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5 Steps to Becoming a Rare Disease Parent Advocate

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If your lifestyle has become overwhelming while caring for a medically complex child, the idea of being a rare disease advocate can seem daunting. “How do I add advocating for my child’s rare disease community when I can barely keep my head above water?” is something I hear all the time.

Having “been there” with my daughter Hannah, I remember that feeling quite vividly, so I wanted to put together some simple steps for someone who wants to get involved but is not sure how to start.

To advocate for your rare disease community does not mean taking on every aspect of change that needs to be made. Advocating in the rare disease space simply means “putting in the effort to create lasting change.”

1. Take a second to think about this question: What are the top three things you would you like to see to help increase your child’s quality of life? Would it be related to better healthcare information? Better therapeutic options? More research? Connecting with others who understand what you are going through?

2. Now that you have your top three things, single out your most important one and write it down on a piece of paper. This will become your goal. Take that piece of paper and tape it to the upper corner your computer monitor or somewhere else you will see it often.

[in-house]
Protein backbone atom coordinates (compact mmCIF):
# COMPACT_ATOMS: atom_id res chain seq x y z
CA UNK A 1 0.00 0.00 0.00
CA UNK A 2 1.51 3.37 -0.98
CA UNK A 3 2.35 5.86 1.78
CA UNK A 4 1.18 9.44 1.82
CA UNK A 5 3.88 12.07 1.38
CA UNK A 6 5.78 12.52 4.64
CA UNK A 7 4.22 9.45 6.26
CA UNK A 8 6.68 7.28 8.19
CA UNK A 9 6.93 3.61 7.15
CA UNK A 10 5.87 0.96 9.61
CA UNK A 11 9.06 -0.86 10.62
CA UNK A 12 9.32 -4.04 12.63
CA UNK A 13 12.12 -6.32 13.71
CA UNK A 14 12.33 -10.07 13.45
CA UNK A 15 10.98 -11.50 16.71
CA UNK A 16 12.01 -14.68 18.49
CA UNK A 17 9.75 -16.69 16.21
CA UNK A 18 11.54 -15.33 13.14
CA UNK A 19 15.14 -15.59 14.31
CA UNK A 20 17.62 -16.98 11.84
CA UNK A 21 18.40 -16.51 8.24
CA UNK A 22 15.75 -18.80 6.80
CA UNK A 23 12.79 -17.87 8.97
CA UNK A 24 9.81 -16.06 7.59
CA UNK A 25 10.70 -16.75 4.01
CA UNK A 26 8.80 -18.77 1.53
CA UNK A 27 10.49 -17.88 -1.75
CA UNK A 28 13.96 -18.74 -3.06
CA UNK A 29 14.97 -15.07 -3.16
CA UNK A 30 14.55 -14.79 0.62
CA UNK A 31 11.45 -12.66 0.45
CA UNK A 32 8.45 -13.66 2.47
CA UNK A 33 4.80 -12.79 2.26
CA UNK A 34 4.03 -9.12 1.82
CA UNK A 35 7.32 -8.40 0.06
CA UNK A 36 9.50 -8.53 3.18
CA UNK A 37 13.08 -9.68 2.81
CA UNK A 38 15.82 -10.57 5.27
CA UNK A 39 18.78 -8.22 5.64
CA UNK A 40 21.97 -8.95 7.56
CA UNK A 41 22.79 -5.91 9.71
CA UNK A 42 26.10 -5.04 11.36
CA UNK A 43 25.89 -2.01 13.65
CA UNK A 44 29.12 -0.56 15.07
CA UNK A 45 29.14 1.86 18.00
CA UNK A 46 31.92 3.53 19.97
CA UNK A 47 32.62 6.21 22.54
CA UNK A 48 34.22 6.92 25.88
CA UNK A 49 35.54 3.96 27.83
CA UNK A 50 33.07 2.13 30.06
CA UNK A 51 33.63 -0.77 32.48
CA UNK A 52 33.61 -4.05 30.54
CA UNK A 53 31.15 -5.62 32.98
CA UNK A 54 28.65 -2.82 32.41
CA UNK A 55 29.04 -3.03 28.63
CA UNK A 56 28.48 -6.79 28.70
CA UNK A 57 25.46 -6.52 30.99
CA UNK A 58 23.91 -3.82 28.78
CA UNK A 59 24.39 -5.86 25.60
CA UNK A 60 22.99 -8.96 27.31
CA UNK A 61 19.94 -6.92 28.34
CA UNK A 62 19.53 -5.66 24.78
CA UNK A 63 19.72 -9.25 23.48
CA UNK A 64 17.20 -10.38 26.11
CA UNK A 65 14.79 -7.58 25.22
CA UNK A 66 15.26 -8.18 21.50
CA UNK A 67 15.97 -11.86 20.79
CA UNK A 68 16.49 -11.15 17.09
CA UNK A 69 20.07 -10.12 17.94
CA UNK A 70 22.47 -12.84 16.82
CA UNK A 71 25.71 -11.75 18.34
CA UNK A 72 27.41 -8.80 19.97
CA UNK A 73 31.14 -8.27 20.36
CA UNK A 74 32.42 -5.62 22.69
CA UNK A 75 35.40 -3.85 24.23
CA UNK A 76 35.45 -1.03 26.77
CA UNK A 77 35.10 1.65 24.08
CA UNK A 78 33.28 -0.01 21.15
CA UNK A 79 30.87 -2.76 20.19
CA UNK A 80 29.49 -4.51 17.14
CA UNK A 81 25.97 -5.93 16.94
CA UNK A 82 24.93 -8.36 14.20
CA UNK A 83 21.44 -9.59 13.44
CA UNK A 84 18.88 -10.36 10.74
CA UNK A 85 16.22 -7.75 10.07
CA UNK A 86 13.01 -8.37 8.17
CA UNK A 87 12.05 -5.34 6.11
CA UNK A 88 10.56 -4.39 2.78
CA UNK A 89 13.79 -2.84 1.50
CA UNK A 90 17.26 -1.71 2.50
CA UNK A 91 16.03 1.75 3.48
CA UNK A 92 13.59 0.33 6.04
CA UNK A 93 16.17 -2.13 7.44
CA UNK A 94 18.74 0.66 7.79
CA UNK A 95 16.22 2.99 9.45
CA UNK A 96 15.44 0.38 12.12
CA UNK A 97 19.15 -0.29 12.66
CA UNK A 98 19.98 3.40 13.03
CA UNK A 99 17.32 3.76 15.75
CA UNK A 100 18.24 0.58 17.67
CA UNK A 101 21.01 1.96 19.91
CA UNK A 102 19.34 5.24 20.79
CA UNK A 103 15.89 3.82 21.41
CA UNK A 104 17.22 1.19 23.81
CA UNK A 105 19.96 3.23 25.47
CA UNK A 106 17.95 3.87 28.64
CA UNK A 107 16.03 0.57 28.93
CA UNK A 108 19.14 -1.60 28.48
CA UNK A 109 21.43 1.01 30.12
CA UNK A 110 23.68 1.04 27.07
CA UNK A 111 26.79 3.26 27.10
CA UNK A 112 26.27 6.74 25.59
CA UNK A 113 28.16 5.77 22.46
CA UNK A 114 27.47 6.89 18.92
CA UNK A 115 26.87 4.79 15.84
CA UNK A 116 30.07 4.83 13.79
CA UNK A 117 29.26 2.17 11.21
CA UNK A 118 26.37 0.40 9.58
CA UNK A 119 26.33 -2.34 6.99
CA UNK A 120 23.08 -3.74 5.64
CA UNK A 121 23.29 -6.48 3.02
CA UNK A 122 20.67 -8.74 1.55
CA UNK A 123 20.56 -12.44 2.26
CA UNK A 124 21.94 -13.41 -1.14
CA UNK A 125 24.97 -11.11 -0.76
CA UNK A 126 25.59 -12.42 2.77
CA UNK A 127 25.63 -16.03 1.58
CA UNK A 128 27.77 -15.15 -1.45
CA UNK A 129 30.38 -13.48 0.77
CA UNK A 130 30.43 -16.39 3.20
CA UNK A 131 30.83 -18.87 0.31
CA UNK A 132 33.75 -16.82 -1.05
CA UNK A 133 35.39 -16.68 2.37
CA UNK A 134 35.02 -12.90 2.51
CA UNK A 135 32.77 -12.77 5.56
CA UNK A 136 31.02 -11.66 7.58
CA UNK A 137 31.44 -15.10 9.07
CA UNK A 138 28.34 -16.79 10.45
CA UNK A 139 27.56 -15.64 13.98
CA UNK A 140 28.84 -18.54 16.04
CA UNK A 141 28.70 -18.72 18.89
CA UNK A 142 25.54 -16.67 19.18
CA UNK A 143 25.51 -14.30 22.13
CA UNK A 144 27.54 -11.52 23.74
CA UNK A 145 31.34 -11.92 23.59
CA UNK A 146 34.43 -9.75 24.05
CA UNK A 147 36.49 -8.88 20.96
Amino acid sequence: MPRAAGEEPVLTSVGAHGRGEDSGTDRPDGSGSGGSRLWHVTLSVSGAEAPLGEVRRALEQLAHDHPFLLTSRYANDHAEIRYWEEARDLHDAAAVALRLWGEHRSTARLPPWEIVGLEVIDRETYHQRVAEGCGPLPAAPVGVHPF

3. Spend 20 minutes expanding your goal, this one topic. Define what actions you would like to see take place. List two or three objectives you feel are doable. For example, if your goal is healthcare provider education, then one of your objectives may be to share your rare disease story with more physicians.

4. Once you have your goal’s objectives in place, start to build strategies on how you can accomplish each of the objectives. Using the example above, contacting specialists or genetic counselors at a local teaching hospital would be a great strategy. Ask for help from other parent advocates (like me), regardless of what disease they represent. We are very much a #payitforward community.

5. Create a realistic timeline of what you are able to do and when so you can take action on your strategies. You do not need to do everything at once — pace yourself in what needs to get done so you don’t get burned out too quickly.

Most importantly, you are not alone in your journey. Each parent advocate you see in this community, like myself, has been where you are right now — filled with uncertainty and starting with baby steps and support from others who have walked in my shoes before.

Every advocacy step you work toward will not only make long-lasting change for your family, but also create hope for others in your rare disease community.

A version of this post was originally published on LinkedIn.

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Thinkstock image by SerbBgd

Originally published: November 19, 2017
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